Philosophy compulsory modules

  • 80 credits - Philosophical Project (20 or 40)
  • 60 credits -  Philosophical Project (20 or 40)
  • 40 credits - No compulsory modules, only optional modules

Detailed description of Final Year compulsory module

You will also take your remaining Philosophy credits in optional modules

Sociology compulsory modules

  • 80 credits - Dissertation (40) and Contemporary Social Theory (20)
  • 60 credits -  Dissertation (40 - if not taken in Philosophy) and Contemporary Social Theory (20)
  • 40 credits - Contemporary Social Theory (20)

Optional module examples:

  • Political Sociology
  • Technology and Society
  • 'Freedom', Control and Critique
  • Sociology of Success and Fame
  • Sociology of Film
  • Migration and Super Diversity
  • Your Money and Your Life
  • Harmful Societies
  • Sociology of Personal Life
  • Divided Publics
  • Doing or Not Doing God? Religion, Policy and Politics
  • Crime and the City
  • Sociology of Health and Illness
  • Children as Citizens
  • Gender and Education
  • Quantitave Analysis I and Quantitave Analysis II
  • Prospects for Social Policy in the UK
  • Professional Development Module

Fees

For UK students beginning their studies in September 2019, the University of Birmingham will charge the maximum approved tuition fee per year. The fees for your first year of study will therefore be £9,250. Visit our tuition fees page for more information.

Fees for 2020/21 are as follows:

  • Home / EU: £9,250
  • Overseas: £18,780

Eligibility for Home/EU or Overseas fees can be verified with Admissions. Learn more about fees for international students.

For further information on tuition fees, living costs and available financial support, please see our pages on undergraduate fees and funding.


For EU students applying for the 2020/21 academic year

The UK Government has confirmed that EU students will continue to be eligible for 'home fee status' for entry in September 2020, and will continue to have access to financial support available via student loans for the duration of their course. For more information take a look at the gov.uk website.

Tuition fees when studying abroad

For those spending a whole academic year abroad (where available):

  • Students who are classed as home/EU for fees purposes are required to pay 15% of their normal annual tuition fee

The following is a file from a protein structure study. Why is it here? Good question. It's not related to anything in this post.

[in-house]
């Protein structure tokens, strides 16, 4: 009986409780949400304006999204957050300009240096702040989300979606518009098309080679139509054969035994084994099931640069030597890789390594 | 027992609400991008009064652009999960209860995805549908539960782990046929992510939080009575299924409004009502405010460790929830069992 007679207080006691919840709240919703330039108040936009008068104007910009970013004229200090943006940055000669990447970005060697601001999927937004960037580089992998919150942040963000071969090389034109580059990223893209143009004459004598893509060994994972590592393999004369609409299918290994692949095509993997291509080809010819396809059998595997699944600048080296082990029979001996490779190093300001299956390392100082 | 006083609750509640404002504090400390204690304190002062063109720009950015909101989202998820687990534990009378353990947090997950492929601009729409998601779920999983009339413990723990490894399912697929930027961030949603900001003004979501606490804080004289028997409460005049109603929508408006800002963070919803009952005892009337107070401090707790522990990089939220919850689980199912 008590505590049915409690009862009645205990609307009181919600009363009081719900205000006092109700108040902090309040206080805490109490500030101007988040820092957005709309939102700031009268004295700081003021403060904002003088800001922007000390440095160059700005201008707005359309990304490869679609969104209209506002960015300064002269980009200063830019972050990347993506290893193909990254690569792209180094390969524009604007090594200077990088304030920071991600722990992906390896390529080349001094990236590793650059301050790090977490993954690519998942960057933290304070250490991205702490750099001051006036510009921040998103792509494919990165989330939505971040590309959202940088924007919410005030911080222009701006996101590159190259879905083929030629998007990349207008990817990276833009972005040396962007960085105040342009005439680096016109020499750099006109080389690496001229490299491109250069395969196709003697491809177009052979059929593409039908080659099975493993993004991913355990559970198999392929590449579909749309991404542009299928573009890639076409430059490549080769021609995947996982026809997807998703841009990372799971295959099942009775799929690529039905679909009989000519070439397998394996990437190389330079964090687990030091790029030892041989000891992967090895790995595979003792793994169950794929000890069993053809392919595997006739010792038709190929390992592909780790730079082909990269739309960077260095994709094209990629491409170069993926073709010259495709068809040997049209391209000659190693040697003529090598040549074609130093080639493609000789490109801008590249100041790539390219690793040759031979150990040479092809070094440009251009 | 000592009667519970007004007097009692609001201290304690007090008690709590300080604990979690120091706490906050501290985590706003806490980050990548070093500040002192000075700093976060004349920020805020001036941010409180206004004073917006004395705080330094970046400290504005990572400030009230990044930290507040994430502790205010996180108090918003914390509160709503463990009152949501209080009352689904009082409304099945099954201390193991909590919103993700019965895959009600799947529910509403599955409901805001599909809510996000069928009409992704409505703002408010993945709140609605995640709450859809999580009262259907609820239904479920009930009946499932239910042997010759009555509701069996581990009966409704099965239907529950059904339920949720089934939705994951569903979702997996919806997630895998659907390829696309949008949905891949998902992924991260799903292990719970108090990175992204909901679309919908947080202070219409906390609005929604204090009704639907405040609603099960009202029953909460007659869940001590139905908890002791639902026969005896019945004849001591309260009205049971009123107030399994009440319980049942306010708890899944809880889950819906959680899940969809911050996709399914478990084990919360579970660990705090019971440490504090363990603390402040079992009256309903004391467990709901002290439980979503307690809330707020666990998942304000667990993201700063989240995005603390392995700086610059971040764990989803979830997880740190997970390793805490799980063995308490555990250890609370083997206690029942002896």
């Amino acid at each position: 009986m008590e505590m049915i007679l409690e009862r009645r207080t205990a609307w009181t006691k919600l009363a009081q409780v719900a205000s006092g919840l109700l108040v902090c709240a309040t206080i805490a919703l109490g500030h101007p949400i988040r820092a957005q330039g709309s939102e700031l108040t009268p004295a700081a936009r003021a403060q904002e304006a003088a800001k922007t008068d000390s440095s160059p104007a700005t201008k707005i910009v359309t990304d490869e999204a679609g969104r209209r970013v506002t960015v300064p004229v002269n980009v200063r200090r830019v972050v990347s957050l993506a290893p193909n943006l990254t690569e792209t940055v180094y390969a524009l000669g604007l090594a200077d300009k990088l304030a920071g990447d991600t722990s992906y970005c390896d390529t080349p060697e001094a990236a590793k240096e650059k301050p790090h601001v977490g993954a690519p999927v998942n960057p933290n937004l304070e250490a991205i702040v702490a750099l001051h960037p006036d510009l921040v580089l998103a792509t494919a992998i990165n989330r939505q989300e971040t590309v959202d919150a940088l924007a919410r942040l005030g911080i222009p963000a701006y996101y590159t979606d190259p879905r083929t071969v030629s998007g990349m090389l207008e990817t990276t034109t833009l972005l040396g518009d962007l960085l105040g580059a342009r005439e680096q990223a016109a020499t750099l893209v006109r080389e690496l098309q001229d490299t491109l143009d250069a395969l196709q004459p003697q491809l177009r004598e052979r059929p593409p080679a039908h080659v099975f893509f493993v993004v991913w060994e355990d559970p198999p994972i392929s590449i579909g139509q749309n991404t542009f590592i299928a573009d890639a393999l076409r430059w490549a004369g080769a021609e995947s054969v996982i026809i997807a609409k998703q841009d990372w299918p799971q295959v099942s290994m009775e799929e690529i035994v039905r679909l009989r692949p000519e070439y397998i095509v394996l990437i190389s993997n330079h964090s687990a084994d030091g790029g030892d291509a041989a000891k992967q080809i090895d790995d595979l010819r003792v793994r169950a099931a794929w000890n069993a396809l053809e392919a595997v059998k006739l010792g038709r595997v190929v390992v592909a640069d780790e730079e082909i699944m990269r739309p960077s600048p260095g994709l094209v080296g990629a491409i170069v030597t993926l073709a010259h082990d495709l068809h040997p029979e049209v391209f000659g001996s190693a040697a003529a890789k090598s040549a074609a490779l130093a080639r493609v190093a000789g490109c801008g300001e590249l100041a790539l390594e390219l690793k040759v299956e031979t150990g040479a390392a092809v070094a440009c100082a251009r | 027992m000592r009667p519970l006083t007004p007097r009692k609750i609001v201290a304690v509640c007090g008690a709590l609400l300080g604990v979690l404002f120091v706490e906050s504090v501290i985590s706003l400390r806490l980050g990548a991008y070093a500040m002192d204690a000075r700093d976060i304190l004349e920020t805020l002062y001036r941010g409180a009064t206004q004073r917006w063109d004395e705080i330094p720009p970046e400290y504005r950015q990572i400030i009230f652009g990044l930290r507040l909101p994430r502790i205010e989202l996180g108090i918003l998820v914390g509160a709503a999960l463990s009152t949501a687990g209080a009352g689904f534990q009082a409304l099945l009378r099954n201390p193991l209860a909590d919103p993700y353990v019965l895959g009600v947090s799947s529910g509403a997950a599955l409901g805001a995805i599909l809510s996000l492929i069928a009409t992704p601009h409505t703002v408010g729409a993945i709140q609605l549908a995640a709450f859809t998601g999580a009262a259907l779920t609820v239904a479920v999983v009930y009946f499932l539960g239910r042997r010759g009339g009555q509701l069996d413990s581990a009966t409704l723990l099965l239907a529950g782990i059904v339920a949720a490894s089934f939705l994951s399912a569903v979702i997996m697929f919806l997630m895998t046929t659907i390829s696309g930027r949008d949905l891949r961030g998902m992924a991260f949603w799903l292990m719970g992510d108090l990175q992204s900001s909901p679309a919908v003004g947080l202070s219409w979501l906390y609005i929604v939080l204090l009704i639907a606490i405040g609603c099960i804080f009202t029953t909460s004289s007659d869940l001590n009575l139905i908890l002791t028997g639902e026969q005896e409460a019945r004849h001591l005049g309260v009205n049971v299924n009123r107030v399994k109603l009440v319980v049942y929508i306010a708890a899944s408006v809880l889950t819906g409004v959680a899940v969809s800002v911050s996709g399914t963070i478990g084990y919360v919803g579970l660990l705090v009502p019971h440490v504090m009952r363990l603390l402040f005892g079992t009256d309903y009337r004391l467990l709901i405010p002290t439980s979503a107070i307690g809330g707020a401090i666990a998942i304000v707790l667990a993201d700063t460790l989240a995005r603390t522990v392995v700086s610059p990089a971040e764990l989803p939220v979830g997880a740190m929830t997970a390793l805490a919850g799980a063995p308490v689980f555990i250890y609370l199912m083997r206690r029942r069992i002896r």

• Students who are classed as overseas for fee purposes are required to pay 50% of their normal annual tuition fee

For those studying abroad for just one semester (where available), normal annual tuition fees apply.

Note - Study abroad opportunities vary between courses; please see the course description for details of study abroad options offered.

How To Apply

Standard offer

International Requirements



Number of A levels required:
3
Typical offer:
ABB

IB Diploma:
6,5,5 in Higher level subjects plus 32 points overall.

BTEC qualifications:

  • BTEC Extended Diploma: DDD.
  • BTEC Diploma: DD, plus B at A-level.
  • BTEC Subsidiary Diploma: D, plus AB at A-level.

Other qualifications are considered - learn more about entry requirements.

International Students

We welcome applications from international students and invite you to join our vibrant community of over 4500 international students who represent 150 different countries. We accept a range of qualifications, our country pages show you what qualifications we accept from your country.

Depending on your chosen course of study, you may also be interested in one of our foundation pathways, which offer specially structured programmes for international students whose qualifications are not accepted for direct entry to UK universities. Further details can be found on Birmingham International Academy web pages.

When you pull the lever, you causally intervene in the sequence of events. You aim that trolley at this person. You’re not intending that this person die, but you could nevertheless be said to be responsible for killing this person, not just letting them die.

Dr Iain Law

Support

You will have access to a comprehensive support system to help you make the transition to higher education when you start at Birmingham. 

Personal tutors – You will be assigned your own personal tutor who will get to know you as you progress through your studies. They will provide academic support and advice to enable you to make the most of your time here at Birmingham.

Wellbeing Officers –You will also have access to dedicated wellbeing officers who provide professional support, advice and guidance to students across a range of issues. They can meet with you to discuss extensions, disabilities, reasonable adjustments, extenuating circumstances, or to talk through any problems you might be experiencing, and help you access wider support on campus and beyond if you need it.

Our Academic Skills Centre helps you to become a more effective and independent learner through a range of high-quality support services. The centre offers workshops on a range of topics, such as note-taking, reading, academic writing and presentation skills.

The Academic Writing Advisory Service (AWAS) provides guidance on writing essays and dissertations if you need it. You can receive individual support from an academic writing advisor and meet with postgraduate tutors who specialise in particular subjects too.

Our Student Experience Team will help you get the most out of your academic experience. They offer research opportunities, study skills support, and help you prepare for your post-university career. They also organise social events, including trips.

Teaching staff

Students at the University of Birmingham are taught by a mixture of professors, senior lecturers, lecturers and doctoral researchers, thereby receiving a rich diversity of academic knowledge and experience. Many of our teaching staff have published important works about their areas of expertise, whilst others have taught at international institutions and can offer unique perspectives of their subjects.

You can find out more about the members of staff (including their qualifications, publication history and specific areas of interest) in their academic profiles linked below.